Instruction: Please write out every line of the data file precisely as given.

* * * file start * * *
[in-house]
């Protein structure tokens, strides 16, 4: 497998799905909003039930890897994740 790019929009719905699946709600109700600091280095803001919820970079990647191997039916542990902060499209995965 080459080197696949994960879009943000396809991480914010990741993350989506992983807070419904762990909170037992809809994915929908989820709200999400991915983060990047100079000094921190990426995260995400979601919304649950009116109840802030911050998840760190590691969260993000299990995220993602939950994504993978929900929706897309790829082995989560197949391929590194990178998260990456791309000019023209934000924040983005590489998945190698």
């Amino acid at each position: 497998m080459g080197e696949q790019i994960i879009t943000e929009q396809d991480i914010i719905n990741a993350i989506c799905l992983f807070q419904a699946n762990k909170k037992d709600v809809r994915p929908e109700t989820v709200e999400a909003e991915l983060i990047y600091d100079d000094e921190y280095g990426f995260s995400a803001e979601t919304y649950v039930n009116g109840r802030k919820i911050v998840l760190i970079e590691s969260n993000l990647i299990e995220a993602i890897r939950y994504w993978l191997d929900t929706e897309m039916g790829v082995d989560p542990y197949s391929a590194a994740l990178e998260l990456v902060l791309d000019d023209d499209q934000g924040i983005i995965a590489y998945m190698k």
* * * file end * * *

[in-house]
């Protein structure tokens, strides 16, 4: 497998799905909003039930890897994740 790019929009719905699946709600109700600091280095803001919820970079990647191997039916542990902060499209995965 080459080197696949994960879009943000396809991480914010990741993350989506992983807070419904762990909170037992809809994915929908989820709200999400991915983060990047100079000094921190990426995260995400979601919304649950009116109840802030911050998840760190590691969260993000299990995220993602939950994504993978929900929706897309790829082995989560197949391929590194990178998260990456791309000019023209934000924040983005590489998945190698």
């Amino acid at each position: 497998m080459g080197e696949q790019i994960i879009t943000e929009q396809d991480i914010i719905n990741a993350i989506c799905l992983f807070q419904a699946n762990k909170k037992d709600v809809r994915p929908e109700t989820v709200e999400a909003e991915l983060i990047y600091d100079d000094e921190y280095g990426f995260s995400a803001e979601t919304y649950v039930n009116g109840r802030k919820i911050v998840l760190i970079e590691s969260n993000l990647i299990e995220a993602i890897r939950y994504w993978l191997d929900t929706e897309m039916g790829v082995d989560p542990y197949s391929a590194a994740l990178e998260l990456v902060l791309d000019d023209d499209q934000g924040i983005i995965a590489y998945m190698k």